Formula 1

Formula One: Season preview

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The new Formula One season starts on March 14, with Friday practice, and the first race on the March 16.

It promises to be a fascinating season, with new regulation changes looking like they may have shaken the order up somewhat dramatically compared to last season, at least for the first race.

The teams head to Australia for the season opener having completed twelve days of pre-season testing, split into three four day sessions. The last two tests were held in Bahrain, and by the end of the final test it’s possible to draw some early assumptions on how the teams are faring.

While reading anything into lap times in pre season testing is dangerous, as fuel levels are unknown and it’s not always clear what programme teams are carrying out, duration of running, reliability, and characteristics of the cars on track can give you a few pointers as to which teams are faring better than others.

Constructors and drivers championship winners of the last four seasons, Red Bull Racing, have not fared well, and that would be putting it mildly.

Looking at the launch pictures of the car it again appeared that Adrian Newey had put together the best package aerodynamically. The rear of the car in particular being a work of art, the undercut of the side pods curving in to form an extremely tightly packaged back section, much more so than any other team.

But on the track, it’s been a different story, reliability problems have seen them clock less than half the mileage of Mercedes and Williams, and less than Caterham. A lot of their problems seem to be cooling related.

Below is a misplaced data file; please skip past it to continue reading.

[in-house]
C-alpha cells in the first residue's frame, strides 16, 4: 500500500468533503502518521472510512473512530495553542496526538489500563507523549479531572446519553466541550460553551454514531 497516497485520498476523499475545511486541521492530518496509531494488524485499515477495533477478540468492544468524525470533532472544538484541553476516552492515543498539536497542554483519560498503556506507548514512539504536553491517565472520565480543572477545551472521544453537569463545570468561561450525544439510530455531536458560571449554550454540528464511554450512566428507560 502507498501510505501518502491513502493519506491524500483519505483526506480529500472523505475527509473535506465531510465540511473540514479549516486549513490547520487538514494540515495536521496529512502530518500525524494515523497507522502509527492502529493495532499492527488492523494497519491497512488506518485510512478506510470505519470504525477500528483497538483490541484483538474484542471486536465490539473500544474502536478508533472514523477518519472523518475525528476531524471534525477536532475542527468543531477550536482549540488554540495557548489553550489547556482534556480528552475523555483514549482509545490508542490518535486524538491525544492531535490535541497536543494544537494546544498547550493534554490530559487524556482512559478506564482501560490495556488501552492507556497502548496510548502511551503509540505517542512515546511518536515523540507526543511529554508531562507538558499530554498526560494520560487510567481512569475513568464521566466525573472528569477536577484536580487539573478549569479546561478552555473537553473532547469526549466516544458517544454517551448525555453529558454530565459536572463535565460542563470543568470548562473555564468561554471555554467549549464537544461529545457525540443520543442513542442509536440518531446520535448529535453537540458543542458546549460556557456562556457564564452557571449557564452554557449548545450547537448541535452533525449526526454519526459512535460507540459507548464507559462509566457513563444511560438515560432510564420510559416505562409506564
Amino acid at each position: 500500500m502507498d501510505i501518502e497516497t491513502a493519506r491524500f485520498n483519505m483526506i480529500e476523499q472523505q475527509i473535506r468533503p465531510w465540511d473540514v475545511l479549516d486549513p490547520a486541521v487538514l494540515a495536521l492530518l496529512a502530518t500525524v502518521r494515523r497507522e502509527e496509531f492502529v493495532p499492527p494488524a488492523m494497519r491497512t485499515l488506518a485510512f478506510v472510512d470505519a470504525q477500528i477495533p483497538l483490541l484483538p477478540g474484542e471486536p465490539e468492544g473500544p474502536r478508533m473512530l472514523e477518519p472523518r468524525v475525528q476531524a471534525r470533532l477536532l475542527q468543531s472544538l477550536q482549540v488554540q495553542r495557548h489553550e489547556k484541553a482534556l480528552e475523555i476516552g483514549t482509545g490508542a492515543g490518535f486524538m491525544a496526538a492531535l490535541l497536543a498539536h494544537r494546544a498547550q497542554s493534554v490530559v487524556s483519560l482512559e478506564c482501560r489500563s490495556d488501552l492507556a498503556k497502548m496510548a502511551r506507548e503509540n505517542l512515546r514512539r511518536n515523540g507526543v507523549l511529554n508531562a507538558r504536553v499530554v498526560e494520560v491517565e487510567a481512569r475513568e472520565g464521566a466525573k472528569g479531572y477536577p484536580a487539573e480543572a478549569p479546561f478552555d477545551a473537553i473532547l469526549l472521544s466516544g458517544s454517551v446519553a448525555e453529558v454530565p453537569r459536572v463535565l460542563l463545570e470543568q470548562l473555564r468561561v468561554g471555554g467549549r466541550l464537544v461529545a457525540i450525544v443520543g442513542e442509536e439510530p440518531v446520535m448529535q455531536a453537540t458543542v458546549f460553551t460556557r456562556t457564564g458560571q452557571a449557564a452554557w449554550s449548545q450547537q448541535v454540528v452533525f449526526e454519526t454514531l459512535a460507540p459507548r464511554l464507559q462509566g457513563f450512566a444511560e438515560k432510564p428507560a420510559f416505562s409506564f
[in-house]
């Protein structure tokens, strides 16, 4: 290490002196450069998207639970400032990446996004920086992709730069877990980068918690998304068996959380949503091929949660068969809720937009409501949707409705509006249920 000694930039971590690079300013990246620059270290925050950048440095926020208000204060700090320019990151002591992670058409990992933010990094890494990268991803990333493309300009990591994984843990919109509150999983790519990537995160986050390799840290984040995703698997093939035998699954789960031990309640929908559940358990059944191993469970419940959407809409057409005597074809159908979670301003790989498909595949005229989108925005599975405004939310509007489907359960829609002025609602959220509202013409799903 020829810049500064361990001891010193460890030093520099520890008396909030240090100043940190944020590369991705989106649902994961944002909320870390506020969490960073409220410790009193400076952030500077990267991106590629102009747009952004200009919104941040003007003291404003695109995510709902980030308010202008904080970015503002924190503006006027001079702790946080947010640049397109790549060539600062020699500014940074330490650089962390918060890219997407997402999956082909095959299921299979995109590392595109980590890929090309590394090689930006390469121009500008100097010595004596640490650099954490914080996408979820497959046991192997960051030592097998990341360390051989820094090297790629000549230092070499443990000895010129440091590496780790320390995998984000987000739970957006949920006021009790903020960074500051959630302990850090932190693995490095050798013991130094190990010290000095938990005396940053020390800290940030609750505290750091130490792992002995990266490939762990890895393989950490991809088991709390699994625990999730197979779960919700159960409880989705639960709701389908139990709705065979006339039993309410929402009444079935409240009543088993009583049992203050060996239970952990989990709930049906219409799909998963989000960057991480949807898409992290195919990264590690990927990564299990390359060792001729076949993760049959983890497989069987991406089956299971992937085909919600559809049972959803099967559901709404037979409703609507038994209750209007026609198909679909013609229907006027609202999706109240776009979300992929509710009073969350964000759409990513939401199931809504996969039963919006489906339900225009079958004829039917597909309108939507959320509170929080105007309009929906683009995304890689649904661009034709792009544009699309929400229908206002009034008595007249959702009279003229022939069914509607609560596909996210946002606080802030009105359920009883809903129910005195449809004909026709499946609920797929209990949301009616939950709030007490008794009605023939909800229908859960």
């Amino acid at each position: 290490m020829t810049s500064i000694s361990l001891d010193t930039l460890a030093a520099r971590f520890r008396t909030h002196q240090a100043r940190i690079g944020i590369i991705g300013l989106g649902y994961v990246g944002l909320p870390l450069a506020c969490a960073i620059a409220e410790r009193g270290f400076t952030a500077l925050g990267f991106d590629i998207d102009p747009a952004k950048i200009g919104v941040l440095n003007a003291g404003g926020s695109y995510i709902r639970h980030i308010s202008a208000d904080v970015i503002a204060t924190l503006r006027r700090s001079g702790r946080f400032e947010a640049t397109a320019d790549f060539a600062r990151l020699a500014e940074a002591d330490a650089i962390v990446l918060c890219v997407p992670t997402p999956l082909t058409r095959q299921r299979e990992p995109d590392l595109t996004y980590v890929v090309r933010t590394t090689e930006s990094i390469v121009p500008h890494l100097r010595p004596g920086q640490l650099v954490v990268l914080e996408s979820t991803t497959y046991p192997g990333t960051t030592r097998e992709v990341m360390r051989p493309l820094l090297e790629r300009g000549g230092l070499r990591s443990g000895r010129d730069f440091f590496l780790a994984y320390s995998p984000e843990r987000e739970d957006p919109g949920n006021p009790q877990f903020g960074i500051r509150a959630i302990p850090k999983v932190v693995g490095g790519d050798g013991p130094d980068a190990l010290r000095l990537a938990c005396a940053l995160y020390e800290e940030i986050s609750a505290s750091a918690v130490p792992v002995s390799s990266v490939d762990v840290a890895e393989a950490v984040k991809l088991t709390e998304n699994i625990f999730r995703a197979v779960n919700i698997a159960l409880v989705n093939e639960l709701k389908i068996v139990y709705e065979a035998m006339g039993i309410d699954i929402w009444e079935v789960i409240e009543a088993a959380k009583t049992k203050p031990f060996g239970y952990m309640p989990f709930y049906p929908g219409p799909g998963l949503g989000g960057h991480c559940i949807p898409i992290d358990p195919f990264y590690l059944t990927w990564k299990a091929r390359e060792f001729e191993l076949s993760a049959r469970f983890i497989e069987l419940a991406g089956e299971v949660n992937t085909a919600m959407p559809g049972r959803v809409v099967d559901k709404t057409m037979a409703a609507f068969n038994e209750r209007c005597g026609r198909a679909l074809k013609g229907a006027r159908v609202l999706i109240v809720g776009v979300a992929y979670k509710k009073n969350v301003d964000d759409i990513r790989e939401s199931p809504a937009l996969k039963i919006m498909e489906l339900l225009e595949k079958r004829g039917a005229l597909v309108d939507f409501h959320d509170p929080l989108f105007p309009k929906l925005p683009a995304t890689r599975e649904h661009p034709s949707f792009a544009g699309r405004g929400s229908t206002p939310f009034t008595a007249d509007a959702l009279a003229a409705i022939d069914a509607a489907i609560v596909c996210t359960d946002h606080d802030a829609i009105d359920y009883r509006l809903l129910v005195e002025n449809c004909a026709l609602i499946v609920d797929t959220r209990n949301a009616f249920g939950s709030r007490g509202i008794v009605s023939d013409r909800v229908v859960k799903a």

New regulations for this season have seen the introduction of one point six turbocharged V six engines, replacing the two point four litre normally aspirated V eights prior to this.

The turbocharged engines require more cooling than their predecessors. In addition there is now a motor generator unit running from the turbo (known as MGU-H, the H is for Heat) as well as the Kinetic motor generator, (MGU-K) MGU-H takes energy from the turbo, and can be used to spool the turbo, slow it down, or send the energy for storage in a battery.

MGU-K garners kinetic energy from the rear axle under braking, and uses it to boost engine revs, or store it in the auxiliary battery. This all requires more cooling than would have been needed last season. This is where we return to Red Bull, a team who have a history of being tight on cooling, and Newey may have been too aggressive this time.

That tight rear end may not have allowed sufficient room for the cooling exits, and possibly positioning of internal auxiliaries may have compromised their cooling requirements, as we have seen with them over the last five years, notably with KERS batteries.

Despite their lack of mileage, lap times that they have set don’t seem way off others, and they have been running conservatively, so if they can rectify their issues I’m sure they will be right in contention as the season goes on.

Renault has struggled with a few gremlins relating to software with their new engines, and as it stands, Mercedes engine runners have fared better. Mercedes are looking in great shape, and will be the favourites heading into the first race.